More specically, when the garment is in position with the neck of the person wearing the 2 garment extending through the opening 5, the ridge 3 forms a top cover extending from the neck to the tip of the shoulder. The end part It extends downwardly from the ridge 3 and provides a protective cover for the arm between the shoulder and the elbow. Also extending downwardly from the ridge 3' are spaced front and Yrear parts which provide protective covers for the breast and back of the person wearing the garment. rEhe iront and rear parts are extended laterally and upwardly to provide the naps t and 'i and to define the opening 5. When the garment is worn, it thus provides a protective covering for the clothing in all of the area to at least one side of the neck and including the breast, back, shoulder, and arm of the person wearing the garment.V

From the neck flaps the edges of the garment drop down several inches to the bottom edge or hem. Instead of a Conventional hem, the fabric is turned upwardly and outwardly to form a little trough around the edge of the garment. The upwardly-turned edge, designated 9, may be either a separate piece of material, or an integral turned-up edge of the main garment. In either case, due to the character of the material, and the fact that the upper edge of this fold is slightly longer than its bottom edge, it naturally tends to are out from the hood portion of the garment and assure the trough being normally open.

Actually the garment drapes over the shoulder with folds and curves and looks less like a molded, stiff shape, as the drawings would indicate. It may be ornamented and coloredrto make it pleasing and attractive in appearance, or for hospital use, may be white to match the uniforms of the nurses.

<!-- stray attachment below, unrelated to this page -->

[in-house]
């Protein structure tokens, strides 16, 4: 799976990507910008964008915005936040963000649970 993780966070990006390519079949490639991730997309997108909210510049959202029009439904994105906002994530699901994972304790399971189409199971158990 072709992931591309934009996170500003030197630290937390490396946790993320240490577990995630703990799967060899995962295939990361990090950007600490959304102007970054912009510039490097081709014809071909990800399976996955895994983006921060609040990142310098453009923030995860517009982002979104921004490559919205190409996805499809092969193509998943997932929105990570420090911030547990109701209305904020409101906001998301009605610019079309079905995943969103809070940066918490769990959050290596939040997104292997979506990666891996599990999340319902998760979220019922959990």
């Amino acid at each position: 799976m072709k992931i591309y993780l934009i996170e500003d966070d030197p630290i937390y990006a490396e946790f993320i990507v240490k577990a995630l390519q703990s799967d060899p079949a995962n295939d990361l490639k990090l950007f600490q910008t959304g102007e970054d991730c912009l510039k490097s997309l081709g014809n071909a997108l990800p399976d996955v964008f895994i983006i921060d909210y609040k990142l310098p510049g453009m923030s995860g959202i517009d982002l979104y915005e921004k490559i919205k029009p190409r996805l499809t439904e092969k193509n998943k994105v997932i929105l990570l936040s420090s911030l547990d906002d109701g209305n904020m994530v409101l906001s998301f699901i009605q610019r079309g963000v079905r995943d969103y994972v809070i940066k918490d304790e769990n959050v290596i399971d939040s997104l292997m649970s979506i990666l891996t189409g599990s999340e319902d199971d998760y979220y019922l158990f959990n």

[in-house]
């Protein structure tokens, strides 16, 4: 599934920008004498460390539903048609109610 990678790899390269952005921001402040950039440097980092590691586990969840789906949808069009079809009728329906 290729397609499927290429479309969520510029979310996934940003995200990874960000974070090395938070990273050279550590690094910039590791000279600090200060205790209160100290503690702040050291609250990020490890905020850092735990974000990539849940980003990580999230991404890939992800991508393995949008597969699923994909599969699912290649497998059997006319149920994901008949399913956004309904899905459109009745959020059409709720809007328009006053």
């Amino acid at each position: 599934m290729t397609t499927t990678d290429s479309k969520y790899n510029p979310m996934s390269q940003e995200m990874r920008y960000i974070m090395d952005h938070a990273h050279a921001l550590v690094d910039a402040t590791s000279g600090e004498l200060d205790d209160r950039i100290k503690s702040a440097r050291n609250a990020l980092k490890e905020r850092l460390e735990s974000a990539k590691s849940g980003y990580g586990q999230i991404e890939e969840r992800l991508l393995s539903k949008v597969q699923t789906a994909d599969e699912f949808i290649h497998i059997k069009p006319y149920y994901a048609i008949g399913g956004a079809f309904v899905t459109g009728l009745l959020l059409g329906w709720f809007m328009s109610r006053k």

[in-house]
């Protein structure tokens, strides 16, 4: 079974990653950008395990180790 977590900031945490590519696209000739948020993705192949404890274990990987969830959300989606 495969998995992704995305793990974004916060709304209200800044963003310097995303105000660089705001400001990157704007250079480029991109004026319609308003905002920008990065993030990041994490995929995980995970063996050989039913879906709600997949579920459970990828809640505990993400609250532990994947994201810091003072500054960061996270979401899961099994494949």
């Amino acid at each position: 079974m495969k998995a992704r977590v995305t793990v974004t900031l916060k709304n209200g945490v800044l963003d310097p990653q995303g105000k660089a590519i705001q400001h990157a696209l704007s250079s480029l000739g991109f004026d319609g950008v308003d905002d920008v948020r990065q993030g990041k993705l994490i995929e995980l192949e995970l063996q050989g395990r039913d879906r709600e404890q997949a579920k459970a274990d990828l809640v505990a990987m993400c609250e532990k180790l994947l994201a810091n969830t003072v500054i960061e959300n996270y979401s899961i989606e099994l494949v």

When one is using the garment in caring for the baby, she simply lays the hood on her shoulder and fastens the flaps about her neck. The garment is the same, front and back, so that it may be draped over either shoulder. The length of the garment is such that it may extend over the upper arm to the region of the elbow of the wearer, and it decreases in length toward the neck.

In caring for the baby, the baby after being fed is raised to the covered shoulder of the nurse or parent. If the baby drools or disgorges any of its food, the liquid will be received on the garment, and while it may flow down the garment, it will be retained in the trough l@ and cannot drain down on to the dress or clothing of the attendant.

After the garment has been used, it may be rinsed clean, and from time to time sterilizing and deodorant liquids may be used to clean it.

When formed from flat sheet material, the garment will normally have a seam l l along the shoulder ridge to cause it to have the desired hood-like or covering effect without excessive bulk or gathers.

While I have illustrated and described one preferred embodiment of my invention, it will be understood that it may be modified and changed in various details within the contemplation of my invention and under the scope ci the following claims.

I claim: